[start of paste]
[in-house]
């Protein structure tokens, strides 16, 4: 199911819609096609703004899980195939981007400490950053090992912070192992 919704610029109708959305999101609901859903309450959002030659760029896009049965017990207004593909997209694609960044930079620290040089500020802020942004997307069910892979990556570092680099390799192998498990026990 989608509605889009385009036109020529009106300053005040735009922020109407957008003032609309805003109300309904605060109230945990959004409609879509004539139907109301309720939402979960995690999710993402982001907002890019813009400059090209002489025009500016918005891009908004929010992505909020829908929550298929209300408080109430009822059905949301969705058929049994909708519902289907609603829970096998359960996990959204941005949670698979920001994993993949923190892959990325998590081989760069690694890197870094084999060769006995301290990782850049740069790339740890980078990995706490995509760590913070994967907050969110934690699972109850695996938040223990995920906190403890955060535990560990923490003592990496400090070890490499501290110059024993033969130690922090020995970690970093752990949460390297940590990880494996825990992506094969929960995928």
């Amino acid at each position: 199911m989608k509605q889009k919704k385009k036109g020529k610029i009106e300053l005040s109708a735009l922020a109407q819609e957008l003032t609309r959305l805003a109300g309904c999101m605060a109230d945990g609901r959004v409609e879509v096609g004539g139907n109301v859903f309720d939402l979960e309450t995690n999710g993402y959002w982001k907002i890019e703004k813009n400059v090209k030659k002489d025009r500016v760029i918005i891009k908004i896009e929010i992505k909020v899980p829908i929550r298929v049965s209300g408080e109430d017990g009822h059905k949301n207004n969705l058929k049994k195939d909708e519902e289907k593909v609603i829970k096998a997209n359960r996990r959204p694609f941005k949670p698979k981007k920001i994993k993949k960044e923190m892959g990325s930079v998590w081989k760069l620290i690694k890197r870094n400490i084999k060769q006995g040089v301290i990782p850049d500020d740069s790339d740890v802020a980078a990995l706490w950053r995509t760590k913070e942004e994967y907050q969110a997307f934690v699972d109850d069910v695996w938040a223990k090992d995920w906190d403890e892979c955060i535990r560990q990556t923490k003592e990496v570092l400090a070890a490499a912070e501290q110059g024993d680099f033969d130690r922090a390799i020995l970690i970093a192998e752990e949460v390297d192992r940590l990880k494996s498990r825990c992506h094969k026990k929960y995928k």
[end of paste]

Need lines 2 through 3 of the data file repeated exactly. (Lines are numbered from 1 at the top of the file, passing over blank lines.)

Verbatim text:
């Protein structure tokens, strides 16, 4: 199911819609096609703004899980195939981007400490950053090992912070192992 919704610029109708959305999101609901859903309450959002030659760029896009049965017990207004593909997209694609960044930079620290040089500020802020942004997307069910892979990556570092680099390799192998498990026990 989608509605889009385009036109020529009106300053005040735009922020109407957008003032609309805003109300309904605060109230945990959004409609879509004539139907109301309720939402979960995690999710993402982001907002890019813009400059090209002489025009500016918005891009908004929010992505909020829908929550298929209300408080109430009822059905949301969705058929049994909708519902289907609603829970096998359960996990959204941005949670698979920001994993993949923190892959990325998590081989760069690694890197870094084999060769006995301290990782850049740069790339740890980078990995706490995509760590913070994967907050969110934690699972109850695996938040223990995920906190403890955060535990560990923490003592990496400090070890490499501290110059024993033969130690922090020995970690970093752990949460390297940590990880494996825990992506094969929960995928």
């Amino acid at each position: 199911m989608k509605q889009k919704k385009k036109g020529k610029i009106e300053l005040s109708a735009l922020a109407q819609e957008l003032t609309r959305l805003a109300g309904c999101m605060a109230d945990g609901r959004v409609e879509v096609g004539g139907n109301v859903f309720d939402l979960e309450t995690n999710g993402y959002w982001k907002i890019e703004k813009n400059v090209k030659k002489d025009r500016v760029i918005i891009k908004i896009e929010i992505k909020v899980p829908i929550r298929v049965s209300g408080e109430d017990g009822h059905k949301n207004n969705l058929k049994k195939d909708e519902e289907k593909v609603i829970k096998a997209n359960r996990r959204p694609f941005k949670p698979k981007k920001i994993k993949k960044e923190m892959g990325s930079v998590w081989k760069l620290i690694k890197r870094n400490i084999k060769q006995g040089v301290i990782p850049d500020d740069s790339d740890v802020a980078a990995l706490w950053r995509t760590k913070e942004e994967y907050q969110a997307f934690v699972d109850d069910v695996w938040a223990k090992d995920w906190d403890e892979c955060i535990r560990q990556t923490k003592e990496v570092l400090a070890a490499a912070e501290q110059g024993d680099f033969d130690r922090a390799i020995l970690i970093a192998e752990e949460v390297d192992r940590l990880k494996s498990r825990c992506h094969k026990k929960y995928k």